The green bonds market had its most successful year in 2020 – an achievement that might sound humdrum if 2021 continues on its current trajectory, writes Pete Carvill.
The Climate Bonds Initiative (CBI) tracks many of the numbers and figures in the market and releases them regularly. In April, it published its ‘Sustainable Debt: Global State of the Market 2020’ report, which found that the green bond market was worth £290 billion (€340 billion) in 2020 – up 9% from 2019.
The number of issuers in that time jumped by 14%, even while the number of instruments dipped to 1,696.
These were not the only milestones. In December 2020, the market went over $1 trillion for the first time since its inception in 2007.
“There’s been an explosion in green bond issuance,” says David Zahn, head of European fixed income at Franklin Templeton. “And it’s because these things give credibility to issuers that they are talking climate change, and how to transition to a low-carbon future.”
The momentum has continued. “The first half of this year has broken all records,” says Krista Tukiainen, head of research and market intelligence at the CBI.
“We’ve had almost $230 billion (€196 billion) of green bond issuance in just those six months, over double the same period in 2020.”
The growth has been extraordinary, although reframing it in the context of total assets under management held the world over provides a useful comparison.
As Tariq Fancy, former chief investment officer for sustainable investing at BlackRock, wrote recently of the RISE Fund: “[Is] it enough to make a difference if the majority of the global economy, with nearly $6 trillion in private equity alone and some $360 trillion of global wealth overall (3,000x and 180,000x times larger, respectively), continue operating business as usual?”
Who’s issuing green bonds?
Green bonds are issued by sovereigns and corporates, but it is the former who dominate the market, particularly when it comes to volume. While the US leads the world in issuance, Germany and France are in second and third place respectively
This positioning was only made possible because of state issuance, according to the ‘Sustainable Debt’ report. “Two government bonds propelled Germany into second place. The inaugural ten-year green Bund was priced in September, followed by a five-year Bobl in early November with a combined size of $13.8 billion,” it stated.
“Development Bank KfW sold 14 green bonds in 2020, with a total face value of $9.6 billion (issued in multiple currencies). Overall, the amount of green bonds originating from Germany more than doubled from $18.7 billion in 2019, to $41.8 billion in 2020.”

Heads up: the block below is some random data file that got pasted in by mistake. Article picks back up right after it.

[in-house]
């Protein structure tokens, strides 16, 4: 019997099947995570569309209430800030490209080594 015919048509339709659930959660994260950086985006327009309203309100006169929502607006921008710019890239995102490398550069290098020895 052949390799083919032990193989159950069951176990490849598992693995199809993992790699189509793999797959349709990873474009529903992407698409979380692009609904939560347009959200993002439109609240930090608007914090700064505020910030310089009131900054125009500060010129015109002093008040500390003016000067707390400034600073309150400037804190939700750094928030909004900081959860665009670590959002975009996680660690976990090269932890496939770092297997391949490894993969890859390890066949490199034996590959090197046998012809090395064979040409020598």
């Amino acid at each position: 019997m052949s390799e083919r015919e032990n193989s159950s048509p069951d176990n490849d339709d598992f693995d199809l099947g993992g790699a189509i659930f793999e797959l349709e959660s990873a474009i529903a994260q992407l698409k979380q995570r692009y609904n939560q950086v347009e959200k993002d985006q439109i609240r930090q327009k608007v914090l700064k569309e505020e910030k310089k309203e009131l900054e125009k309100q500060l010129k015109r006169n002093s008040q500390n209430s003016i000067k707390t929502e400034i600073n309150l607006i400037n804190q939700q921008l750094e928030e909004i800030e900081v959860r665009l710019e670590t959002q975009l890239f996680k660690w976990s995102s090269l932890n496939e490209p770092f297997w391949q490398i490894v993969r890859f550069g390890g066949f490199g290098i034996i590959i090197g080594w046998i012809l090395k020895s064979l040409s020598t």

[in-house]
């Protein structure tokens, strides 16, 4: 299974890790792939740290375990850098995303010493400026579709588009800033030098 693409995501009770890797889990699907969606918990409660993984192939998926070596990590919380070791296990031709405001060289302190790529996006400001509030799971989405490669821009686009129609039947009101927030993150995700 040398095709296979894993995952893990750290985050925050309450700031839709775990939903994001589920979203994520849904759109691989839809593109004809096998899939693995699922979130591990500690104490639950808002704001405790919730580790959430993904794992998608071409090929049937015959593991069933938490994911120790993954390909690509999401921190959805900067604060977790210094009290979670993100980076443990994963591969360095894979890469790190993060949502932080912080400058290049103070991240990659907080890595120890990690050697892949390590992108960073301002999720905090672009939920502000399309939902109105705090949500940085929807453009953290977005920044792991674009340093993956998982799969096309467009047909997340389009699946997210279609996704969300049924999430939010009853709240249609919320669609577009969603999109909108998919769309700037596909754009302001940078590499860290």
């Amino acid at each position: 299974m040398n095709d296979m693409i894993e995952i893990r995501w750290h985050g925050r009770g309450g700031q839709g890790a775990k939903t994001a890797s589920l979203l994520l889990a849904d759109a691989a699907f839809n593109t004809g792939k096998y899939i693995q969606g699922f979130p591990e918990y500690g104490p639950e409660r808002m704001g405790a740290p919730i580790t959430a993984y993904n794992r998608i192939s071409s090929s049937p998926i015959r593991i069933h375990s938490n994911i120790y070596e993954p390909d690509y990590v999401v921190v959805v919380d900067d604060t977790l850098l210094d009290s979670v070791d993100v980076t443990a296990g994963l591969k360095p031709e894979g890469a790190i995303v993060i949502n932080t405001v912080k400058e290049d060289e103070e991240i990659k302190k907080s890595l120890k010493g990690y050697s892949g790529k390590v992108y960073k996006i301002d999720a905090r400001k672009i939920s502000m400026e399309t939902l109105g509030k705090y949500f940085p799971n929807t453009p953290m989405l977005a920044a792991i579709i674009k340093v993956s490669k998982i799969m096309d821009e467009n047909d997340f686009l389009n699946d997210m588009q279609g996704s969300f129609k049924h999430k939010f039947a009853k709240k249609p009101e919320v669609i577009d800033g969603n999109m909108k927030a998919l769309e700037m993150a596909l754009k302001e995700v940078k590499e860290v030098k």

Meanwhile, over the border in France, “the green government bond (GrOAT) was tapped three times for a total of $7.4 billion in 2020. The GrOAT is the single largest green bond in the market, with a total amount outstanding of $31.1 billion. More pertinently, Societe du Grand Paris (SGP) priced seven bonds worth $12.5 billion in 2020.”
In fact, Europe was the largest source of green debt last year – 48%, according to the CBI. “European issuance was led by government-backed entities and non-financial corporates, each contributing 25%. Government and policy support is creating more opportunities for private sector investment in Europe and a more diverse range of issuers are coming to the market beyond utilities, real estate companies, and banks,” the report added.
The numbers by state are impressive. Twenty EU states released green bonds in 2020, totalling $429.6 billion, and the largest country of issuance was France, with $124.3 billion of that, or nearly 29% of the total. It was followed by Germany ($93.3 billion), the Netherlands ($54.4 billion), Sweden ($43 billion), and Spain ($35.7 billion). Some 60% of this debt ‘originates from the public sector’, according to the CBI.
Governments, when they issue, do so with the aim of raising funds for transport projects, with the CBI estimating that 85% of issuances targeted funding energy, building, and transport projects in 2020. The only sectors to have expanded last year, according to the same report, were energy and transport.
Sovereigns have an important job, according to Scott Freedman, fixed income portfolio manager at Newton Investment Management. “The more you see them lead by example, the more that helps establish a standardised framework of how green issuance and its reporting should be structured. The sector is encouraged when the sovereigns do that,” he says.